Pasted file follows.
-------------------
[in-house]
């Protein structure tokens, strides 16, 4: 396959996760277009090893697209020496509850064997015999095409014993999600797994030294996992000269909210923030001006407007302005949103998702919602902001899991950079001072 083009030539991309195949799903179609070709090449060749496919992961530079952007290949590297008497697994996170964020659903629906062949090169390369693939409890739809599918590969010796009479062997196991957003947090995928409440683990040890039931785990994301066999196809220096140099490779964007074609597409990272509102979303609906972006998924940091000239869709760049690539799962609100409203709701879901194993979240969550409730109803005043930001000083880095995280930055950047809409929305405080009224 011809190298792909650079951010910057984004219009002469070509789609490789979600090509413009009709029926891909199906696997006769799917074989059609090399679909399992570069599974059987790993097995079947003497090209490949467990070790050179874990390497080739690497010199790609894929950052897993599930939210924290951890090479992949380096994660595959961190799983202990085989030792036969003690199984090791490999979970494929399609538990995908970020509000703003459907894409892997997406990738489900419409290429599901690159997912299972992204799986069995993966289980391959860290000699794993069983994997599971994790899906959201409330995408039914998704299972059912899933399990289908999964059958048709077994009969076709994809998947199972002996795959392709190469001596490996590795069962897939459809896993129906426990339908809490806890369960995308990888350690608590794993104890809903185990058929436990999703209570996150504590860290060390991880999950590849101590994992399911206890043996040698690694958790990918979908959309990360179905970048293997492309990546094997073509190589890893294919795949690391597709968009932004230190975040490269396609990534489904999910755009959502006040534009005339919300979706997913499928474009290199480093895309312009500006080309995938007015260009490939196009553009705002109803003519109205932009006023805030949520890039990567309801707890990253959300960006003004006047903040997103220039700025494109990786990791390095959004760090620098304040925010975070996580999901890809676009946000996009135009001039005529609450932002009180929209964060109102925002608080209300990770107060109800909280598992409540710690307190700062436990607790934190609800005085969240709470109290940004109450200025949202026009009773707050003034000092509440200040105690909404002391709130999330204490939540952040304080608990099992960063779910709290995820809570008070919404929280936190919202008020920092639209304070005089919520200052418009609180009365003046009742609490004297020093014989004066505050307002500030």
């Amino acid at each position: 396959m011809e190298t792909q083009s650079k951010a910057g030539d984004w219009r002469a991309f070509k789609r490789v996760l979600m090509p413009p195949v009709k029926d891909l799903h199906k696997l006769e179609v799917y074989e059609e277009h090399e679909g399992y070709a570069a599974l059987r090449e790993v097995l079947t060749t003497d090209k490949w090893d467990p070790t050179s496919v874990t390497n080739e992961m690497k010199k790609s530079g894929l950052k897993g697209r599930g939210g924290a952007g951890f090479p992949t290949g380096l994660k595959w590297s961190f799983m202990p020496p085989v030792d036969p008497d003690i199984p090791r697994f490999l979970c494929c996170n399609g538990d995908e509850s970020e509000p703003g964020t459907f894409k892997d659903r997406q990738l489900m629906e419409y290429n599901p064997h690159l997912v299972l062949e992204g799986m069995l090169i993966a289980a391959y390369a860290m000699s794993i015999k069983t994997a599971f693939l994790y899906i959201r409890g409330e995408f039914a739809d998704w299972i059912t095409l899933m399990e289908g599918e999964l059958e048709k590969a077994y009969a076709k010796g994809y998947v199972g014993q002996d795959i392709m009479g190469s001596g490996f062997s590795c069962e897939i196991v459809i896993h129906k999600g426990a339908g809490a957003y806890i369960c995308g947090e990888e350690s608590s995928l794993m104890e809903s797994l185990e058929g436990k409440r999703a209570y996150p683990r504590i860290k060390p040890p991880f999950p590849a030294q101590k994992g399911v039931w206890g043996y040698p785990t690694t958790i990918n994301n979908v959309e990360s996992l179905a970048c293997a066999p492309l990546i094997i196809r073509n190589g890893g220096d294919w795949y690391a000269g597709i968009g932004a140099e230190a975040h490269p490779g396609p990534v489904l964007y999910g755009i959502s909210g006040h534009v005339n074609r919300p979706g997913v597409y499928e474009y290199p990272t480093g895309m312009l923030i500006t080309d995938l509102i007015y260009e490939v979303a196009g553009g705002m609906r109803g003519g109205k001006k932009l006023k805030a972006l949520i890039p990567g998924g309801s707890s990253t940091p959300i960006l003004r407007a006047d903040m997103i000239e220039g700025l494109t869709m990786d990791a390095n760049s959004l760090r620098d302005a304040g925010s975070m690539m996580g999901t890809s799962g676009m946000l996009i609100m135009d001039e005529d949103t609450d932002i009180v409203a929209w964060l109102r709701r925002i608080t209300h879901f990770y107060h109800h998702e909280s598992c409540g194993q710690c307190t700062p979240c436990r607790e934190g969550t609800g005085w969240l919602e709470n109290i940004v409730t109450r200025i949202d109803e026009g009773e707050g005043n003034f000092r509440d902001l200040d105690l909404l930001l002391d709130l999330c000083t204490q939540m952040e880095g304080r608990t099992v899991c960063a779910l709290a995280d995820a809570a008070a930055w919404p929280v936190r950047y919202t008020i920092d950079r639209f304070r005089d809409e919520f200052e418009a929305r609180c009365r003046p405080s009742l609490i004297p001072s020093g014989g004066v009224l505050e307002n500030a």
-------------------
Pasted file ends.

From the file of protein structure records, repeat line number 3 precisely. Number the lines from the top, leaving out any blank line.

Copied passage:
């Amino acid at each position: 396959m011809e190298t792909q083009s650079k951010a910057g030539d984004w219009r002469a991309f070509k789609r490789v996760l979600m090509p413009p195949v009709k029926d891909l799903h199906k696997l006769e179609v799917y074989e059609e277009h090399e679909g399992y070709a570069a599974l059987r090449e790993v097995l079947t060749t003497d090209k490949w090893d467990p070790t050179s496919v874990t390497n080739e992961m690497k010199k790609s530079g894929l950052k897993g697209r599930g939210g924290a952007g951890f090479p992949t290949g380096l994660k595959w590297s961190f799983m202990p020496p085989v030792d036969p008497d003690i199984p090791r697994f490999l979970c494929c996170n399609g538990d995908e509850s970020e509000p703003g964020t459907f894409k892997d659903r997406q990738l489900m629906e419409y290429n599901p064997h690159l997912v299972l062949e992204g799986m069995l090169i993966a289980a391959y390369a860290m000699s794993i015999k069983t994997a599971f693939l994790y899906i959201r409890g409330e995408f039914a739809d998704w299972i059912t095409l899933m399990e289908g599918e999964l059958e048709k590969a077994y009969a076709k010796g994809y998947v199972g014993q002996d795959i392709m009479g190469s001596g490996f062997s590795c069962e897939i196991v459809i896993h129906k999600g426990a339908g809490a957003y806890i369960c995308g947090e990888e350690s608590s995928l794993m104890e809903s797994l185990e058929g436990k409440r999703a209570y996150p683990r504590i860290k060390p040890p991880f999950p590849a030294q101590k994992g399911v039931w206890g043996y040698p785990t690694t958790i990918n994301n979908v959309e990360s996992l179905a970048c293997a066999p492309l990546i094997i196809r073509n190589g890893g220096d294919w795949y690391a000269g597709i968009g932004a140099e230190a975040h490269p490779g396609p990534v489904l964007y999910g755009i959502s909210g006040h534009v005339n074609r919300p979706g997913v597409y499928e474009y290199p990272t480093g895309m312009l923030i500006t080309d995938l509102i007015y260009e490939v979303a196009g553009g705002m609906r109803g003519g109205k001006k932009l006023k805030a972006l949520i890039p990567g998924g309801s707890s990253t940091p959300i960006l003004r407007a006047d903040m997103i000239e220039g700025l494109t869709m990786d990791a390095n760049s959004l760090r620098d302005a304040g925010s975070m690539m996580g999901t890809s799962g676009m946000l996009i609100m135009d001039e005529d949103t609450d932002i009180v409203a929209w964060l109102r709701r925002i608080t209300h879901f990770y107060h109800h998702e909280s598992c409540g194993q710690c307190t700062p979240c436990r607790e934190g969550t609800g005085w969240l919602e709470n109290i940004v409730t109450r200025i949202d109803e026009g009773e707050g005043n003034f000092r509440d902001l200040d105690l909404l930001l002391d709130l999330c000083t204490q939540m952040e880095g304080r608990t099992v899991c960063a779910l709290a995280d995820a809570a008070a930055w919404p929280v936190r950047y919202t008020i920092d950079r639209f304070r005089d809409e919520f200052e418009a929305r609180c009365r003046p405080s009742l609490i004297p001072s020093g014989g004066v009224l505050e307002n500030a």